Picture above: Marble relief of Asklepios and his daughter Hygeia. From Therme, Greece, end of the 5th century BC.

In Greek mythology, Asklepios is the god of medicine, health, and healing.
He is the offspring of the god Apollon and Koronis, a princess of the Thessalian kingdom of Phlegyantis.

Asklepios was worshipped all over Greece, and his temples were most commonly built in places that promoted good health, like on hills or by wells that were said to have healing powers.

Asklepios was born to a human mother, Koronis, and a divine father: Apollon, a great healer himself. Because of his mortal mother, Asklepios started out as a mortal man.
There are many different accounts of Koronis’ death. One of them say Apollon killed her when she fell in love with someone else, and another tells of her dying in the midst of giving birth to Asklepios, and Zeus (or Apollon or Hermes) cut the baby out of her womb, saving him. He was then given to Kheiron, the Kentauros, who raised him and taught him the art of medicine and healing.

The Rod of Asklepios has only one snake, instead of two like the kerykeion, Hermes’ staff.

How Asklepios came to possess the skill of returning the dead to life, there are two accounts of. According to Apollodorus, Athena gave him the blood of Gorgo, and the blood that had flowed from the veins of the right side of her body possessed the power of restoring the dead to life.
The other version of this says that Asklepios once was in the house of Glaucus, whom he was to cure, when a serpent twined itself around his staff. Asklepios killed it, but then another serpent came, and in its mouth it carried a herb with reviving abilities, and, from that day on, Asklepios used the herb to return the dead to life.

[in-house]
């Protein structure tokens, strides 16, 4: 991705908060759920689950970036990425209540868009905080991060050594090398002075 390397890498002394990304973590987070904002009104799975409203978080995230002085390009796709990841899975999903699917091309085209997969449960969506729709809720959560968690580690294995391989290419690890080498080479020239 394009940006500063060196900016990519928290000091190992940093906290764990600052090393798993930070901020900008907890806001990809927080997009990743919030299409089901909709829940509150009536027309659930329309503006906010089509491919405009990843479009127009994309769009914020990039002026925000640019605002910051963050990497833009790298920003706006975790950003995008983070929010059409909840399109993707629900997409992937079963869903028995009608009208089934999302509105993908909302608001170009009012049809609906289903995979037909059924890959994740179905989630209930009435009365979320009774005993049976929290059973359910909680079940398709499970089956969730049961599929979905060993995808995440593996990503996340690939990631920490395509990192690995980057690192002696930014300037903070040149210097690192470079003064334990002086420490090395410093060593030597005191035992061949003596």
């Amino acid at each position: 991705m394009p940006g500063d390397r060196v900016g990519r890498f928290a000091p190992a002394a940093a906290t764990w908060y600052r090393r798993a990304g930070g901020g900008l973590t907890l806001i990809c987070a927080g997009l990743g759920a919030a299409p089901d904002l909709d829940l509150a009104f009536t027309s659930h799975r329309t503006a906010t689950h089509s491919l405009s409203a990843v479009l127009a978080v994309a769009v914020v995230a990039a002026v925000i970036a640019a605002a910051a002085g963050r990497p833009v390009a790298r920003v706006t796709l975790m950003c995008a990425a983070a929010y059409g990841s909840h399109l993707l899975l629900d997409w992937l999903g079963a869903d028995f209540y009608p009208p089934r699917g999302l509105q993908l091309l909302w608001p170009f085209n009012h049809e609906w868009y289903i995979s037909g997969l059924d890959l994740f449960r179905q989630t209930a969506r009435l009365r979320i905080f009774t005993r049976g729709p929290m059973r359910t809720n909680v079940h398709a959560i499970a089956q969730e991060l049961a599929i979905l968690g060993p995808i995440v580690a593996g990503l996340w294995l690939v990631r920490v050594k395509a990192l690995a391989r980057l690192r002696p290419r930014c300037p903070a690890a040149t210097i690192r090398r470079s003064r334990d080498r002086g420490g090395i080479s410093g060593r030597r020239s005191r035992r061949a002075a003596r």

This resulted in Zeus killing Asklepios, since no mortal should be able to defy death, but after his death Asklepios was given godhood.

Asklepios’ children:

Machaon and Podaleirios, Asklepios’ mortal sons, fought in the Trojan war on the side of the Hellens. Podaleirios survived the war. An illigitimate son, Telesphoros, is also mentioned, and he is the recovery from illness, and is immortal.

Asklepios’ daughters are Hygeia, Iaso, Akeso, Aiglê, and Panakeia, and they assist Asklepios in guarding over mankind.

Hygeia is the goddess of health, cleanliness, and sanitation, and a companion of the goddess Aphrodite.
Iasô is the goddess of cures, remedies, and modes of healing.
Akeso is the goddess who oversees the healing of wounds and the curing of illness. She does not bring the cure itself, but oversees the process of healing.
Aiglê is the goddess of the beauty, splendor, glory, magnificence, and adornment that comes with good health.
Panakeia is the goddess of cures and panaceas—healing aids in the form of medicines, salves and other curatives.



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